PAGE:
I am getting the following errors when compiling the below code:

3>c:\hedge\hedge\hedge\AisTarget.h(22) : error C2059: syntax error : 'constant'
3>c:\hedge\hedge\hedge\AisTarget.h(22) : error C2238: unexpected token(s) preceding ';'

#if !defined(AisTarget_h)
#define AisTarget_h

#include "GeneralAviationItems.h"
#include <string>

namespace HEDGE {
    using namespace GeneralAviation; 

    class AisTarget : public WaypointLatLon {
            static const int NO_DATA = -1000; //here is the error
} // end namespace HEDGE

  • Your #if !defined can be replaced with #ifndef btw. – chris Aug 2 '12 at 16:44
  • Does it work if you replace static const int NO_DATA = -1000; with enum { NO_DATA = -1000 };? In that case, you have a very old compiler. Please don't tell us you're using Visual Studio 6 ;-) – fredoverflow Aug 2 '12 at 16:44
  • 14
    this code is not actually going to be used in aviation, is it? – stijn Aug 2 '12 at 16:45
  • using visual studio 2008 express. no worries guys, this is just for simulator. – user1572019 Aug 2 '12 at 17:07

It is likely that NO_DATA is already defined as a macro elsewhere, and so it is expanding into something that does not agree with the compiler's notion of a variable name. Try re-naming NO_DATA to something else.

If there were no such conflict, the code as it were would compile fine, as demonstrated here.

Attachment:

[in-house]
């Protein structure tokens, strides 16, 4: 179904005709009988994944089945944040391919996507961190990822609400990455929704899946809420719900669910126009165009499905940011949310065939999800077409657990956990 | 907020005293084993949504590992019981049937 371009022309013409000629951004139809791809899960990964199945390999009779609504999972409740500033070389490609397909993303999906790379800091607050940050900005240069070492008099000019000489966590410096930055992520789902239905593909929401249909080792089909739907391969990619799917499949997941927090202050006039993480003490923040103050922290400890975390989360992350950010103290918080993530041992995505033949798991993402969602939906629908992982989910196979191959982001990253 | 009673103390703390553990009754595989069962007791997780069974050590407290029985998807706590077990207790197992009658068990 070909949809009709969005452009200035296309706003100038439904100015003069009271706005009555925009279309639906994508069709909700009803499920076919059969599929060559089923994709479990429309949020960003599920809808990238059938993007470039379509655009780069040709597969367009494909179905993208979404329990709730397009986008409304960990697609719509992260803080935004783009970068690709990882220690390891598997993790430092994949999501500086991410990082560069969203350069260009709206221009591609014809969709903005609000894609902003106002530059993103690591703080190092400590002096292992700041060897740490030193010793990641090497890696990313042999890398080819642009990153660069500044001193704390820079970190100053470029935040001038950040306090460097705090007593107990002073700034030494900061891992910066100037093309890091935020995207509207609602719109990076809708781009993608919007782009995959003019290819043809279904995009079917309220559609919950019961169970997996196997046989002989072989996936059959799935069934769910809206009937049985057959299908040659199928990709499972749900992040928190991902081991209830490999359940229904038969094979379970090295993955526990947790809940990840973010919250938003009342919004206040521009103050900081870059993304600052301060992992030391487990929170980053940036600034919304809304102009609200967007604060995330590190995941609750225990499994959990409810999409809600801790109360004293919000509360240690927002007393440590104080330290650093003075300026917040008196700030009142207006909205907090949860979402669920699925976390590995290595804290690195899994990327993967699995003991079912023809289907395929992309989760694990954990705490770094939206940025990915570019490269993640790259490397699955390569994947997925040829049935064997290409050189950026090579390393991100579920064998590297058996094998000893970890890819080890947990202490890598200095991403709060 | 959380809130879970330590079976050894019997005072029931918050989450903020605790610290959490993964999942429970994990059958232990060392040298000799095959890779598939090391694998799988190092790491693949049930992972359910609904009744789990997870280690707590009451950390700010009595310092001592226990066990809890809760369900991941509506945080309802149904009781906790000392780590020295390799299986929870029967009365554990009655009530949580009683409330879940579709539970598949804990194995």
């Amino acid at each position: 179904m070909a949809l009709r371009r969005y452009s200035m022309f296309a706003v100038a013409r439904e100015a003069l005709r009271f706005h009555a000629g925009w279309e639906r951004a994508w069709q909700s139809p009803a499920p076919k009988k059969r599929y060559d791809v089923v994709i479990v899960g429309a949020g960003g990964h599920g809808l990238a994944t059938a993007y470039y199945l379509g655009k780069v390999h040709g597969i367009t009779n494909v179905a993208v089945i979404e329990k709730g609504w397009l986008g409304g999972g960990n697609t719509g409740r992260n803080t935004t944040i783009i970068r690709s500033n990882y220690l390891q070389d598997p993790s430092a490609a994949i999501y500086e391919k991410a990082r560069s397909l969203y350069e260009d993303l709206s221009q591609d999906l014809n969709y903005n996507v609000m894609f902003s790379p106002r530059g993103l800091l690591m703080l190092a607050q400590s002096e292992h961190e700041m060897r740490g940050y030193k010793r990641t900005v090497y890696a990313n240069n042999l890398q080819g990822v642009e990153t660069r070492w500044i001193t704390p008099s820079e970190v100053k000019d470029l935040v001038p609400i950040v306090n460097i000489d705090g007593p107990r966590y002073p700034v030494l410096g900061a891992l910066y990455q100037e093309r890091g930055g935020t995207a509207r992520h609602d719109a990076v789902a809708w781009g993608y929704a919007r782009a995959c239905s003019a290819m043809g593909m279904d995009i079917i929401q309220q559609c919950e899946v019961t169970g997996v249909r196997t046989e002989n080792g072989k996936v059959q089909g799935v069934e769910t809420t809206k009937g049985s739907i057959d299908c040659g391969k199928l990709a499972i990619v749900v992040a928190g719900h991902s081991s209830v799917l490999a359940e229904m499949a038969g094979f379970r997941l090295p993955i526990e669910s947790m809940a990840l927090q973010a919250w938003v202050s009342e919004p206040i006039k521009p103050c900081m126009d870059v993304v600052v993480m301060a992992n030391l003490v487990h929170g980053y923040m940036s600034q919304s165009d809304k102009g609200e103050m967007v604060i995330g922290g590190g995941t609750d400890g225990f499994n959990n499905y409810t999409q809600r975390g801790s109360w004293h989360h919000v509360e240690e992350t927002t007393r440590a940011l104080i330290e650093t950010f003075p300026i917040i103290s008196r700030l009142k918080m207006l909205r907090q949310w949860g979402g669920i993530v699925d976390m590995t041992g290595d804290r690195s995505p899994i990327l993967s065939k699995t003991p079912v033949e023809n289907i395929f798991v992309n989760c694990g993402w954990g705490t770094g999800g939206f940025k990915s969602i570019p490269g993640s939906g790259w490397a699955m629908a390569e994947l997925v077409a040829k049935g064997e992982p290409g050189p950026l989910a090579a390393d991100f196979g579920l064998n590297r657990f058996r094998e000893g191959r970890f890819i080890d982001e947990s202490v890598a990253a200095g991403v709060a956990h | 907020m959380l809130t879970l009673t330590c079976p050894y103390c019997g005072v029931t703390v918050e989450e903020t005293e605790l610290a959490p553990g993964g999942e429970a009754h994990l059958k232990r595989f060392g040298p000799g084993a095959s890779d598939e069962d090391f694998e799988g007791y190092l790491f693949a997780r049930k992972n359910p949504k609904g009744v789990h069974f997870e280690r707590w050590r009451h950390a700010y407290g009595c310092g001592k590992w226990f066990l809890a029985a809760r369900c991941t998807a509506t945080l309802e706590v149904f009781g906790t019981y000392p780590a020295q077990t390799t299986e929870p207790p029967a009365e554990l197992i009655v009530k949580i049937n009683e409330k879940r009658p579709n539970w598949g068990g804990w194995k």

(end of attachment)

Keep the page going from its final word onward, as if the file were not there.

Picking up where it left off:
• Wow good thinking actually. – chris Aug 2 '12 at 16:46
  • 1
    That's why I don't use uppercase identifiers in C++. Too many reckless-named macros in standard libraries. windows.h is horrible – kotlomoy May 29 '13 at 21:24
  • @kotlomoy: Yes, that is generally good practice. At a minimum, upper case identifiers should have some distinguishing prefix or postfix to avoid such collisions (preferably in mixed or lower case). – jxh May 29 '13 at 21:37
  • 1
    came here because of NO_ERROR, thanks winerror.h. NO_DATA is btw defined in WinSock2.h – x29a Jun 11 '15 at 16:13

Even if this post has its age: The error can generally occur when multiple redefinitions, even regardless of upper/lower case, coexist. This includes potential preprocessor definitions in the solution's .vcprojx file!. Consider something like


in the above mentioned file. Now, having "Debug" and "Release" configurations you will most probably run into some problems and a potential source for the C2059 error. I experienced exaclty this dilemma.

  • wow, this happened to me just now and thanks to your post, i was able to fix it in no time. – MoneyBall Apr 9 '17 at 15:18

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